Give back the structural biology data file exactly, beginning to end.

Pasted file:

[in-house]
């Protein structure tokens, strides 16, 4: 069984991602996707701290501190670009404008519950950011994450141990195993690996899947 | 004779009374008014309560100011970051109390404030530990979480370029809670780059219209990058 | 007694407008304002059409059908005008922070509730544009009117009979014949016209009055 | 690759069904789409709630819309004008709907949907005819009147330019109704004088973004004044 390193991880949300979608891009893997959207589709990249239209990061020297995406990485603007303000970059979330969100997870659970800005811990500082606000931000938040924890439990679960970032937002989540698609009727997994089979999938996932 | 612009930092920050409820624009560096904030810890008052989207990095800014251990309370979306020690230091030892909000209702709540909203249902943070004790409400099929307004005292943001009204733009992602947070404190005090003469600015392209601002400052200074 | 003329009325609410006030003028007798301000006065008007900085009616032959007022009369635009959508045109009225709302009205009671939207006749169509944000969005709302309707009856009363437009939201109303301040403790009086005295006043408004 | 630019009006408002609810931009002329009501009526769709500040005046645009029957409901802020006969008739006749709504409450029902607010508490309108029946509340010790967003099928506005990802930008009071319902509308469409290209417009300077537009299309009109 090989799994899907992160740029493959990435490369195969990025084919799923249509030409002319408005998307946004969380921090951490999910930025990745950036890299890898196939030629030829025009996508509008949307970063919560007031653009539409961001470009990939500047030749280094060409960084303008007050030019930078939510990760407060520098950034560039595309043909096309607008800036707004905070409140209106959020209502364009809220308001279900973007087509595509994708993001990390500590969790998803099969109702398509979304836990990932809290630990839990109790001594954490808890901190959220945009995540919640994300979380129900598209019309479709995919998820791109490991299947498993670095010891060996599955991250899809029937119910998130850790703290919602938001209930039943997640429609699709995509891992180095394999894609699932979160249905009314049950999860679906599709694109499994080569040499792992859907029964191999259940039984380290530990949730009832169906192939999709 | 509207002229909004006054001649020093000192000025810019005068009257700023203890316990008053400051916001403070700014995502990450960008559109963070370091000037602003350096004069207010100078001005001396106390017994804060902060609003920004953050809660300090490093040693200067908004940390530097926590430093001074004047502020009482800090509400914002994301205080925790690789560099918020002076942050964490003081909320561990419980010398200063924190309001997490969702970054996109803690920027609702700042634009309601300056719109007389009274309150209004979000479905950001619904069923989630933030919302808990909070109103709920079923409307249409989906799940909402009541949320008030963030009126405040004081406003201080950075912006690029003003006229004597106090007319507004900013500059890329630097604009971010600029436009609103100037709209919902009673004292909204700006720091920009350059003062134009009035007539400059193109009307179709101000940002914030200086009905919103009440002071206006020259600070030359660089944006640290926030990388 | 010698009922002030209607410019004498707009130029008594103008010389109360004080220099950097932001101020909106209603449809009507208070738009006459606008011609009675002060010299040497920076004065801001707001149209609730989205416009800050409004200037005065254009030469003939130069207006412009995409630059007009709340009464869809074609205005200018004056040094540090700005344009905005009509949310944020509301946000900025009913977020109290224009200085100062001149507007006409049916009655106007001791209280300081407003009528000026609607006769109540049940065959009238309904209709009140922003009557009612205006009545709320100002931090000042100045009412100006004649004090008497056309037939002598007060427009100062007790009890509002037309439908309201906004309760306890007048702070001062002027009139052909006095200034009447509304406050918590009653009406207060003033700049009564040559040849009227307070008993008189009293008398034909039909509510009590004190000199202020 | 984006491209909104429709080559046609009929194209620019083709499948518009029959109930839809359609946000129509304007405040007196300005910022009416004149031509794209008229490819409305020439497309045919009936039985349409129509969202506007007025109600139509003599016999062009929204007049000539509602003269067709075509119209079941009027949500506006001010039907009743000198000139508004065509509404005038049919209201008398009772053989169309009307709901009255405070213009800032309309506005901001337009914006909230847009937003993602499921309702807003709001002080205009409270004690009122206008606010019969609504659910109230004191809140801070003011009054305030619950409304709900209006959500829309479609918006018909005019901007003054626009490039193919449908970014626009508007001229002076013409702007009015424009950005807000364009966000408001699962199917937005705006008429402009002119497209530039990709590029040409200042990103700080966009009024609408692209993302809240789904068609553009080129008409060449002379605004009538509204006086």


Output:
[in-house]
């Protein structure tokens, strides 16, 4: 069984991602996707701290501190670009404008519950950011994450141990195993690996899947 | 004779009374008014309560100011970051109390404030530990979480370029809670780059219209990058 | 007694407008304002059409059908005008922070509730544009009117009979014949016209009055 | 690759069904789409709630819309004008709907949907005819009147330019109704004088973004004044 390193991880949300979608891009893997959207589709990249239209990061020297995406990485603007303000970059979330969100997870659970800005811990500082606000931000938040924890439990679960970032937002989540698609009727997994089979999938996932 | 612009930092920050409820624009560096904030810890008052989207990095800014251990309370979306020690230091030892909000209702709540909203249902943070004790409400099929307004005292943001009204733009992602947070404190005090003469600015392209601002400052200074 | 003329009325609410006030003028007798301000006065008007900085009616032959007022009369635009959508045109009225709302009205009671939207006749169509944000969005709302309707009856009363437009939201109303301040403790009086005295006043408004 | 630019009006408002609810931009002329009501009526769709500040005046645009029957409901802020006969008739006749709504409450029902607010508490309108029946509340010790967003099928506005990802930008009071319902509308469409290209417009300077537009299309009109 090989799994899907992160740029493959990435490369195969990025084919799923249509030409002319408005998307946004969380921090951490999910930025990745950036890299890898196939030629030829025009996508509008949307970063919560007031653009539409961001470009990939500047030749280094060409960084303008007050030019930078939510990760407060520098950034560039595309043909096309607008800036707004905070409140209106959020209502364009809220308001279900973007087509595509994708993001990390500590969790998803099969109702398509979304836990990932809290630990839990109790001594954490808890901190959220945009995540919640994300979380129900598209019309479709995919998820791109490991299947498993670095010891060996599955991250899809029937119910998130850790703290919602938001209930039943997640429609699709995509891992180095394999894609699932979160249905009314049950999860679906599709694109499994080569040499792992859907029964191999259940039984380290530990949730009832169906192939999709 | 509207002229909004006054001649020093000192000025810019005068009257700023203890316990008053400051916001403070700014995502990450960008559109963070370091000037602003350096004069207010100078001005001396106390017994804060902060609003920004953050809660300090490093040693200067908004940390530097926590430093001074004047502020009482800090509400914002994301205080925790690789560099918020002076942050964490003081909320561990419980010398200063924190309001997490969702970054996109803690920027609702700042634009309601300056719109007389009274309150209004979000479905950001619904069923989630933030919302808990909070109103709920079923409307249409989906799940909402009541949320008030963030009126405040004081406003201080950075912006690029003003006229004597106090007319507004900013500059890329630097604009971010600029436009609103100037709209919902009673004292909204700006720091920009350059003062134009009035007539400059193109009307179709101000940002914030200086009905919103009440002071206006020259600070030359660089944006640290926030990388 | 010698009922002030209607410019004498707009130029008594103008010389109360004080220099950097932001101020909106209603449809009507208070738009006459606008011609009675002060010299040497920076004065801001707001149209609730989205416009800050409004200037005065254009030469003939130069207006412009995409630059007009709340009464869809074609205005200018004056040094540090700005344009905005009509949310944020509301946000900025009913977020109290224009200085100062001149507007006409049916009655106007001791209280300081407003009528000026609607006769109540049940065959009238309904209709009140922003009557009612205006009545709320100002931090000042100045009412100006004649004090008497056309037939002598007060427009100062007790009890509002037309439908309201906004309760306890007048702070001062002027009139052909006095200034009447509304406050918590009653009406207060003033700049009564040559040849009227307070008993008189009293008398034909039909509510009590004190000199202020 | 984006491209909104429709080559046609009929194209620019083709499948518009029959109930839809359609946000129509304007405040007196300005910022009416004149031509794209008229490819409305020439497309045919009936039985349409129509969202506007007025109600139509003599016999062009929204007049000539509602003269067709075509119209079941009027949500506006001010039907009743000198000139508004065509509404005038049919209201008398009772053989169309009307709901009255405070213009800032309309506005901001337009914006909230847009937003993602499921309702807003709001002080205009409270004690009122206008606010019969609504659910109230004191809140801070003011009054305030619950409304709900209006959500829309479609918006018909005019901007003054626009490039193919449908970014626009508007001229002076013409702007009015424009950005807000364009966000408001699962199917937005705006008429402009002119497209530039990709590029040409200042990103700080966009009024609408692209993302809240789904068609553009080129008409060449002379605004009538509204006086």